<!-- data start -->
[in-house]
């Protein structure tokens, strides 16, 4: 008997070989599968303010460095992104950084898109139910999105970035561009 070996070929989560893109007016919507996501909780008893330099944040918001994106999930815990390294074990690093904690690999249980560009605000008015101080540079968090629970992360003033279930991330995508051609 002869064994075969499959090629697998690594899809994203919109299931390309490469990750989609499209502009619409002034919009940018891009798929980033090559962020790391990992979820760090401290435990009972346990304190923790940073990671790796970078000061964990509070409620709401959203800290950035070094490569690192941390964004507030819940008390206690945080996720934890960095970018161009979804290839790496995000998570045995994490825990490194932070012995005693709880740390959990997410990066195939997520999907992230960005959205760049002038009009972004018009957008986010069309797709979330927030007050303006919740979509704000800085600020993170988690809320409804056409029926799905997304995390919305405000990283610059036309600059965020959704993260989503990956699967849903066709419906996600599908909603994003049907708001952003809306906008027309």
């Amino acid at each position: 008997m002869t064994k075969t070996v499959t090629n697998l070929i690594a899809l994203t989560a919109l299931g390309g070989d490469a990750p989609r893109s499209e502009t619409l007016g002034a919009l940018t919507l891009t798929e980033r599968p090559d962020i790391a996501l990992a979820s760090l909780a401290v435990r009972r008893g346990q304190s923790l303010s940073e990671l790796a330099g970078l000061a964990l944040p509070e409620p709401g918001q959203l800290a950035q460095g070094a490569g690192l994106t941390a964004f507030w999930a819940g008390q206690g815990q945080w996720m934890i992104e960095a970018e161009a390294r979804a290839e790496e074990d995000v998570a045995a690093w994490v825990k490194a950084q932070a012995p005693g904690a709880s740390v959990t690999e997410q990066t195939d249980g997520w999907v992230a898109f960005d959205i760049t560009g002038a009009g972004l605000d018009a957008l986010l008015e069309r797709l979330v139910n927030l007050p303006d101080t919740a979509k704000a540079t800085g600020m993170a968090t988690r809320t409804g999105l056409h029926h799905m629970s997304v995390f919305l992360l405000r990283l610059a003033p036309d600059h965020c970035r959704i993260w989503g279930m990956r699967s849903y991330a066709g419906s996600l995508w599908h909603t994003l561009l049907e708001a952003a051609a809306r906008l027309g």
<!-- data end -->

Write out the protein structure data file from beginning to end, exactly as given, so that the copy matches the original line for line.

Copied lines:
[in-house]
């Protein structure tokens, strides 16, 4: 008997070989599968303010460095992104950084898109139910999105970035561009 070996070929989560893109007016919507996501909780008893330099944040918001994106999930815990390294074990690093904690690999249980560009605000008015101080540079968090629970992360003033279930991330995508051609 002869064994075969499959090629697998690594899809994203919109299931390309490469990750989609499209502009619409002034919009940018891009798929980033090559962020790391990992979820760090401290435990009972346990304190923790940073990671790796970078000061964990509070409620709401959203800290950035070094490569690192941390964004507030819940008390206690945080996720934890960095970018161009979804290839790496995000998570045995994490825990490194932070012995005693709880740390959990997410990066195939997520999907992230960005959205760049002038009009972004018009957008986010069309797709979330927030007050303006919740979509704000800085600020993170988690809320409804056409029926799905997304995390919305405000990283610059036309600059965020959704993260989503990956699967849903066709419906996600599908909603994003049907708001952003809306906008027309």
């Amino acid at each position: 008997m002869t064994k075969t070996v499959t090629n697998l070929i690594a899809l994203t989560a919109l299931g390309g070989d490469a990750p989609r893109s499209e502009t619409l007016g002034a919009l940018t919507l891009t798929e980033r599968p090559d962020i790391a996501l990992a979820s760090l909780a401290v435990r009972r008893g346990q304190s923790l303010s940073e990671l790796a330099g970078l000061a964990l944040p509070e409620p709401g918001q959203l800290a950035q460095g070094a490569g690192l994106t941390a964004f507030w999930a819940g008390q206690g815990q945080w996720m934890i992104e960095a970018e161009a390294r979804a290839e790496e074990d995000v998570a045995a690093w994490v825990k490194a950084q932070a012995p005693g904690a709880s740390v959990t690999e997410q990066t195939d249980g997520w999907v992230a898109f960005d959205i760049t560009g002038a009009g972004l605000d018009a957008l986010l008015e069309r797709l979330v139910n927030l007050p303006d101080t919740a979509k704000a540079t800085g600020m993170a968090t988690r809320t409804g999105l056409h029926h799905m629970s997304v995390f919305l992360l405000r990283l610059a003033p036309d600059h965020c970035r959704i993260w989503g279930m990956r699967s849903y991330a066709g419906s996600l995508w599908h909603t994003l561009l049907e708001a952003a051609a809306r906008l027309g």